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December 20, 2010


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Raised beds! They seem to discourage the weeds, slugs and snails - and I'm hoping in my new garden, the bunnies as well. Weeding is so much easier, especially for those of us with fragile backs. And the plants are at eye level, where they can be most appreciated.

Brenda Kodama

I love plants. Talk to any of my friends and family members and they will agree in unison. My low maintenance tip is to to do research before you buy your plant. It is very easy to fall in love with a plant at the nursery and buy it impulsively. Then you find out it that it grows too fast, or needs more light or needs better drainage or is invasive, the possibilities are endless. The bottom line is all this heartache and headache may have been avoided, by reading the tag, or asking the nurseryman or searching the internet on the needs of the plant. A bit of homework ahead of time will ensure that your plant will thrive in your yard. Well, that's my 2 cents, hope it makes sense, and I will see you in the garden.


We decided a few years ago that one of the most time consuming aspects of our property was the huge, water guzzling lawn we had. It was taking precious time away from all the fun gardening projects...like growing flowers and veggies! Soooo, we replaced it with beautiful, creeping, flowering thyme. No more mowing, fertilizing, watering...it stays green year round, is a carpet of lavender in the spring and is a bumble bee magnet! It is much gentler on the earth and us!!


Years ago I found a book on low maintenance gardening and the author suggested using copious evergreen shrubs to give a full look to the garden and to make a great foil for perennials and flowering shrubs.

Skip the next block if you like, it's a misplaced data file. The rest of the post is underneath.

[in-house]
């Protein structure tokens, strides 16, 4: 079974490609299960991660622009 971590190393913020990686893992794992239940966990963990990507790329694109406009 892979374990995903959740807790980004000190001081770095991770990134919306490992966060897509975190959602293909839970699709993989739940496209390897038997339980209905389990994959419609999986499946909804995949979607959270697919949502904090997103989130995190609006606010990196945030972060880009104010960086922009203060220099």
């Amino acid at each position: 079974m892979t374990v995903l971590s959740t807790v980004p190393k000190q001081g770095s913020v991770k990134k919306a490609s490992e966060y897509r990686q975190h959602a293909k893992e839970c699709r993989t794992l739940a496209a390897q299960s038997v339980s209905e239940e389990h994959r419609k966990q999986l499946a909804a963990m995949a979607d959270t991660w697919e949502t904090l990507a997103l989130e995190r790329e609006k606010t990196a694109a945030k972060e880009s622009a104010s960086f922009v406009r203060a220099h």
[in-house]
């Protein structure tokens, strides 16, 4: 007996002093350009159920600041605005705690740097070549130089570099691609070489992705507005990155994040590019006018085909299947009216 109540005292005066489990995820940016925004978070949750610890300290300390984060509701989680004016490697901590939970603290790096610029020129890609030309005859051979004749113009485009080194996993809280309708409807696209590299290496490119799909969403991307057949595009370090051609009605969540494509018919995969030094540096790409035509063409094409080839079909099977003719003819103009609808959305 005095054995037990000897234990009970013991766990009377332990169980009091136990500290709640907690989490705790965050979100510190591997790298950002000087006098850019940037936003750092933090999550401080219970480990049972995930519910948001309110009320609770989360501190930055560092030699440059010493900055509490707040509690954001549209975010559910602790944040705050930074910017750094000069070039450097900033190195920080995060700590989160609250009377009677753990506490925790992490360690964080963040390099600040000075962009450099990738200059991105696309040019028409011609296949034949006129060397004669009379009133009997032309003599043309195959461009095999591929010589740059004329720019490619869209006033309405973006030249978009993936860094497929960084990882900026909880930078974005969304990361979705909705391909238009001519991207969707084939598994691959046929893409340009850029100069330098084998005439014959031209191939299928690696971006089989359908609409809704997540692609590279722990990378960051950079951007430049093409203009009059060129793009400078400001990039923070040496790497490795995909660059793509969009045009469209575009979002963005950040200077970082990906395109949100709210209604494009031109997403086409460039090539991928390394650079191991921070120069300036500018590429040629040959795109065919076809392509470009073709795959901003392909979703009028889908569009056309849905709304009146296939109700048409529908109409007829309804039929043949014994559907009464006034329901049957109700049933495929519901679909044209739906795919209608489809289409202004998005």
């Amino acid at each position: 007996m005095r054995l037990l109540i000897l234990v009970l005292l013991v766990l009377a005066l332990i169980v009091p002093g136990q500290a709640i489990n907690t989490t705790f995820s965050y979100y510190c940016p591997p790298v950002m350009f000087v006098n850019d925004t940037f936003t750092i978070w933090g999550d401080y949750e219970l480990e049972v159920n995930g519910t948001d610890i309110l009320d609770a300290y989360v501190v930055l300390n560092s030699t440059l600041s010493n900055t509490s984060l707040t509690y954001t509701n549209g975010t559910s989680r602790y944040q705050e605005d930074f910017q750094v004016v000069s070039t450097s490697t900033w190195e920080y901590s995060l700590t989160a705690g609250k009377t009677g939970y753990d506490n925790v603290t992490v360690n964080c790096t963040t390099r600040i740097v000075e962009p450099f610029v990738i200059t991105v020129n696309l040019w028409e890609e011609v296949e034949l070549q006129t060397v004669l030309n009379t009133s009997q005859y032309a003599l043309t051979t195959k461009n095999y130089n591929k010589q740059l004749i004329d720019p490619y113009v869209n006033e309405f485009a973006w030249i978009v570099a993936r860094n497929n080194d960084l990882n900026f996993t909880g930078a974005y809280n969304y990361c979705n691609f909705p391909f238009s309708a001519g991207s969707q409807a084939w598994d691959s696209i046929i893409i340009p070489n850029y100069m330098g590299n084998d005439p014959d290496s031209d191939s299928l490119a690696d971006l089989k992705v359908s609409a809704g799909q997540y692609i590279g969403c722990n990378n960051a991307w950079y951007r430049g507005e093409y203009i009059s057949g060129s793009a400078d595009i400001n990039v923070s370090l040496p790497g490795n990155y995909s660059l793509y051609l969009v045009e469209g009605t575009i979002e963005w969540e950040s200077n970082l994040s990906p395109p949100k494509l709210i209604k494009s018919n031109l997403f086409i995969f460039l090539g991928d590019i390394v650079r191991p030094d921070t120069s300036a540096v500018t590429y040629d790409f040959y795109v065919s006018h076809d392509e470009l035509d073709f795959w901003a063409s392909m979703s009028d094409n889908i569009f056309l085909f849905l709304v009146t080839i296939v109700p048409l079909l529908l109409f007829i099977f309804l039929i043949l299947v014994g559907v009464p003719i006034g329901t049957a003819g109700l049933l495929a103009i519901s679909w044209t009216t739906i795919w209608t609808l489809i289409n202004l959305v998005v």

I doubt my entry is the most inspiring but believe me my evergreens inspire me. :)

valerie Easton

Hi Janet,
thanks for reminding me of "I heard a bird sing in the dark of December" -- a hopeful poem for these darkest days....

Janet Lewinsohn (Jan)

Hi Val: I am recalling the wonderful heartening Solstice verse you shared last year. I have further shared, "I heard a bird sing in the dark of December" with so many others and thank you again for this gem. Happy Solstice and Holidays...
Jan L.


Hi Val,
For me, a very low maintenance garden resulted from what I call "cram-scaping": planting shrubs, mostly broadleafed evergreens, in soothing mounds that resemble a natural maquis environment. The sweetly resinously scented foliage crowds out weeds, the plants are drought-tolerant (even resent summer water!) and the gravel paths discourage the growth of weeds. I rarely water these shrubby areas, but get the pleasure of admiring their rich green, gray, gold, and burnished copper foliage all winter long. So sweet! Thanks for your always enjoyable posts.


Working with instead of fighting with microhabitats and the plants in them! There is nothing I can do to dissuade the wild horsetails that grow on our front slope, as they're thriving thanks to an underground stream that sometimes (as in this rainy season) flows out from the base of our driveway and curb. After a few years of trying to get rid of them by cutting, putting down plant barriers, and the like, I came to peace with them by planting drought-tolerant short shrubs and groundcovers that stood as tall as horsetails and mingled with them (drought tolerante because, ironically, the slope is very dry and sunbaked in summer). No more weeding...seldom water it...kind of shaggy but always green with spots of color and bark and shape of twigs...and little chance of me tumbling off the slope in my dotage.